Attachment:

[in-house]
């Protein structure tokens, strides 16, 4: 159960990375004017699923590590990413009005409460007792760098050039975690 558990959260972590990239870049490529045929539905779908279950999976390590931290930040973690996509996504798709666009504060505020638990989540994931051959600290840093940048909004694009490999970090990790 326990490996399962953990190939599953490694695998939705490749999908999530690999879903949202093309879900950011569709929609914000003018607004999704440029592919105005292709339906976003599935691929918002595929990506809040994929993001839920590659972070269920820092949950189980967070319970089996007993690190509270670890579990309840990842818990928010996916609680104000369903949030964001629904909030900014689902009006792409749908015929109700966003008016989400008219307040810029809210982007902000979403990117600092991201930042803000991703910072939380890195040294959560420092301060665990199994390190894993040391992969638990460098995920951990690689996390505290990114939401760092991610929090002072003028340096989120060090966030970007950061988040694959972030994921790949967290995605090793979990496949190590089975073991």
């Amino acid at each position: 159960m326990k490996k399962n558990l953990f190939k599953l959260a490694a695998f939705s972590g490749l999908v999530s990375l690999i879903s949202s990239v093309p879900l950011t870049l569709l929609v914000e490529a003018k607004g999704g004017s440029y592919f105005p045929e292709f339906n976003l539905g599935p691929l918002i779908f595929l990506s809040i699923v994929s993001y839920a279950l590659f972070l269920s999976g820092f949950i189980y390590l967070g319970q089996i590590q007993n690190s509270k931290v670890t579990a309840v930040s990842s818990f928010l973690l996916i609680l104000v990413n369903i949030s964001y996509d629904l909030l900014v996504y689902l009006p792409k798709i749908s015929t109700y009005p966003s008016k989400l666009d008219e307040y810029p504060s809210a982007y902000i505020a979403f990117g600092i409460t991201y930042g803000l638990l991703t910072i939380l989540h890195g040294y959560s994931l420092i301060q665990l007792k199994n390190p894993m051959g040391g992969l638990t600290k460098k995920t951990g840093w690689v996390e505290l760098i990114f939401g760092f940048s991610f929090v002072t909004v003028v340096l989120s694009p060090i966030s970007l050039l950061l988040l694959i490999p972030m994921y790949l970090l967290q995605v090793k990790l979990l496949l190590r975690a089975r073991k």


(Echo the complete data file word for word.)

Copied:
[in-house]
């Protein structure tokens, strides 16, 4: 159960990375004017699923590590990413009005409460007792760098050039975690 558990959260972590990239870049490529045929539905779908279950999976390590931290930040973690996509996504798709666009504060505020638990989540994931051959600290840093940048909004694009490999970090990790 326990490996399962953990190939599953490694695998939705490749999908999530690999879903949202093309879900950011569709929609914000003018607004999704440029592919105005292709339906976003599935691929918002595929990506809040994929993001839920590659972070269920820092949950189980967070319970089996007993690190509270670890579990309840990842818990928010996916609680104000369903949030964001629904909030900014689902009006792409749908015929109700966003008016989400008219307040810029809210982007902000979403990117600092991201930042803000991703910072939380890195040294959560420092301060665990199994390190894993040391992969638990460098995920951990690689996390505290990114939401760092991610929090002072003028340096989120060090966030970007950061988040694959972030994921790949967290995605090793979990496949190590089975073991």
């Amino acid at each position: 159960m326990k490996k399962n558990l953990f190939k599953l959260a490694a695998f939705s972590g490749l999908v999530s990375l690999i879903s949202s990239v093309p879900l950011t870049l569709l929609v914000e490529a003018k607004g999704g004017s440029y592919f105005p045929e292709f339906n976003l539905g599935p691929l918002i779908f595929l990506s809040i699923v994929s993001y839920a279950l590659f972070l269920s999976g820092f949950i189980y390590l967070g319970q089996i590590q007993n690190s509270k931290v670890t579990a309840v930040s990842s818990f928010l973690l996916i609680l104000v990413n369903i949030s964001y996509d629904l909030l900014v996504y689902l009006p792409k798709i749908s015929t109700y009005p966003s008016k989400l666009d008219e307040y810029p504060s809210a982007y902000i505020a979403f990117g600092i409460t991201y930042g803000l638990l991703t910072i939380l989540h890195g040294y959560s994931l420092i301060q665990l007792k199994n390190p894993m051959g040391g992969l638990t600290k460098k995920t951990g840093w690689v996390e505290l760098i990114f939401g760092f940048s991610f929090v002072t909004v003028v340096l989120s694009p060090i966030s970007l050039l950061l988040l694959i490999p972030m994921y790949l970090l967290q995605v090793k990790l979990l496949l190590r975690a089975r073991k």